Grace needed to find out why the photos were in this abandoned suitcase, who these women in the photos were, and what the connection was to the past and to the war. Grace was also avoiding or was she unconsciously enjoying the company and attention of her dead husband's best friend, Mark.
We follow the lives of these three women in alternating time periods as Pam Jenoff does her magic of detailing and informing us about their private lives, their roles in history, and the situations they were in and had been involved in.
Historical fiction fans as well as women's fiction fans will devour this marvelous book.
THE LOST GIRLS OF PARIS is another beautiful, well-researched Pam Jenoff creation.
DO NOT miss reading this book. 5/5
This book was given to me via NetGalley by the publisher in exchange for an honest review.
The SOE has incorporated women into their operations. Eleanor is placed in charge of this unit. She carefully selects these women and sees they are properly trained. But, you can have all of that going for you and still fail…if you are betrayed.
As most of you know, I love strong women and WWII is my favorite time period. So, this book is exactly my cup of tea. I will say, I was skeptical at the beginning… I mean…who actually goes through someone else’s suitcase? Don’t you turn it in to lost and found? So, this had me doubting the story just a bit. But the more I read, the more intriguing the tale. I was reeled in…hook, line and sinker.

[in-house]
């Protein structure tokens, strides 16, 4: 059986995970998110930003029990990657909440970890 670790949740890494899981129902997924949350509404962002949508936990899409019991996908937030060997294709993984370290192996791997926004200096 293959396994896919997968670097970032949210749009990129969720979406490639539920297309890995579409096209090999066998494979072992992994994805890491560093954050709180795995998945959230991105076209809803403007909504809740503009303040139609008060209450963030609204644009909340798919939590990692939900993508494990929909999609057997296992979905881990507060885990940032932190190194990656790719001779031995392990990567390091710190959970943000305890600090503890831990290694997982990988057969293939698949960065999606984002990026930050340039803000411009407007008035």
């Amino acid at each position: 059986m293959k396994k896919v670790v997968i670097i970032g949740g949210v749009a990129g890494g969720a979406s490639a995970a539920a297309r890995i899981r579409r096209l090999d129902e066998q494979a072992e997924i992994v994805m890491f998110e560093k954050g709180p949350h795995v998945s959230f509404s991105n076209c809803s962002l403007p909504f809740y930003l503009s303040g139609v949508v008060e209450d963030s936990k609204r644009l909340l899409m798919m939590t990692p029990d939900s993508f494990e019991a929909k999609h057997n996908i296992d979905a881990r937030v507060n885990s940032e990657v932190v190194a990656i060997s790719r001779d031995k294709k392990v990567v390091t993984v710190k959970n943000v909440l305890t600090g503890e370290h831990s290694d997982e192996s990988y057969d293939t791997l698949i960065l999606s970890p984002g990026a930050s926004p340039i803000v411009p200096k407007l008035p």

To say I loved this book is an understatement. All the women, the espionage, the danger, the history and the mystery surrounding what happened makes up a unique story not to be missed!
I received this novel from Harlequin via Netgalley for a honest review
Source: NetGalley and Park Row
My Rating: 5/5 stars
I have been so pleased with the quality of books I’ve come across so far this year! The Lost Girls of Paris is a truly spectacular read that had me hooked right from the very beginning.
The entirety of this
Grace’s search leads her to the world of one Eleanor Trigg, a most unusual woman who has risen rather high in the ranks related to the war against Hitler. Eleanor is calm, controlled, calculating, and trusted implicitly by her commanding officer, so much so that he authorizes her founding of a training program for female spies. What’s more, Eleanor is in full control of the program from recruiting to deployment; the women are Eleanor’s responsibility and she takes her responsibilities quite seriously.
Under Eleanor’s strict instruction her women are trained as radio operators meant to infiltrate occupied France and help disrupt any all plans associated with Hitler and the Nazi regime. Eleanor’s women are meant to blend in with the locals and when they are safely able to radio back information to London so the Allies can act accordingly. For a time, Eleanor’s women and their work allows London to plan, prepare, and execute some serious damage, but as the saying goes, all good things must come to an end and in the case of Eleanor’s women, the end is startingly awful.